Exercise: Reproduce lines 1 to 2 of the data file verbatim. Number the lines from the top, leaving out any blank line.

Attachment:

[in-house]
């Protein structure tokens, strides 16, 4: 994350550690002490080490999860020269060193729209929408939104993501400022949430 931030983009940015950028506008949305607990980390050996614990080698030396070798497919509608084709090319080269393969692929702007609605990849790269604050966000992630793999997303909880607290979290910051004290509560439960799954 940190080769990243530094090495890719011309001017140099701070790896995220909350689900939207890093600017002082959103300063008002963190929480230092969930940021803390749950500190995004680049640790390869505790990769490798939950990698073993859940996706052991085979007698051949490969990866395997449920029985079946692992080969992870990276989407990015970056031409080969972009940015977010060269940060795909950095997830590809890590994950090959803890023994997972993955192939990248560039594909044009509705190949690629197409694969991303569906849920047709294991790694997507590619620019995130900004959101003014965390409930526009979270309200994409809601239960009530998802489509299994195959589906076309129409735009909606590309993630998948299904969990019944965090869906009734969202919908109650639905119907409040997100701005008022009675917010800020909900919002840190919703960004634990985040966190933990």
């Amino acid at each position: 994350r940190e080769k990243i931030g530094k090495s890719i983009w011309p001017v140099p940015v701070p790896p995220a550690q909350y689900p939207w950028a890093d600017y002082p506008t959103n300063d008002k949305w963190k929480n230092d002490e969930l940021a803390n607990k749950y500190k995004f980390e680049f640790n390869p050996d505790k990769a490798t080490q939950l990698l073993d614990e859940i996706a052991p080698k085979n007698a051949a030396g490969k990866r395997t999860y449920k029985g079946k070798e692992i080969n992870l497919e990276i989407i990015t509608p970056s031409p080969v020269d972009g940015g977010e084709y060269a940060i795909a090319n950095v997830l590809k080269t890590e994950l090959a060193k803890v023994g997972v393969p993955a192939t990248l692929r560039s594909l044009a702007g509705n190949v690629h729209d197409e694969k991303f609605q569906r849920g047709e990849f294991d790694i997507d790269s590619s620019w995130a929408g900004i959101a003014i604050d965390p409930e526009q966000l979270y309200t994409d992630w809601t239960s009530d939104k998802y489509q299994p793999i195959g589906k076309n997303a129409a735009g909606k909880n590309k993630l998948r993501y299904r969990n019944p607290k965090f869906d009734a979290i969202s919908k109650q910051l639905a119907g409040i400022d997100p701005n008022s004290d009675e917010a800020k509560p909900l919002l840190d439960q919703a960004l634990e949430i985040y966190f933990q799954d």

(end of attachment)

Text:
[in-house]
């Protein structure tokens, strides 16, 4: 994350550690002490080490999860020269060193729209929408939104993501400022949430 931030983009940015950028506008949305607990980390050996614990080698030396070798497919509608084709090319080269393969692929702007609605990849790269604050966000992630793999997303909880607290979290910051004290509560439960799954 940190080769990243530094090495890719011309001017140099701070790896995220909350689900939207890093600017002082959103300063008002963190929480230092969930940021803390749950500190995004680049640790390869505790990769490798939950990698073993859940996706052991085979007698051949490969990866395997449920029985079946692992080969992870990276989407990015970056031409080969972009940015977010060269940060795909950095997830590809890590994950090959803890023994997972993955192939990248560039594909044009509705190949690629197409694969991303569906849920047709294991790694997507590619620019995130900004959101003014965390409930526009979270309200994409809601239960009530998802489509299994195959589906076309129409735009909606590309993630998948299904969990019944965090869906009734969202919908109650639905119907409040997100701005008022009675917010800020909900919002840190919703960004634990985040966190933990």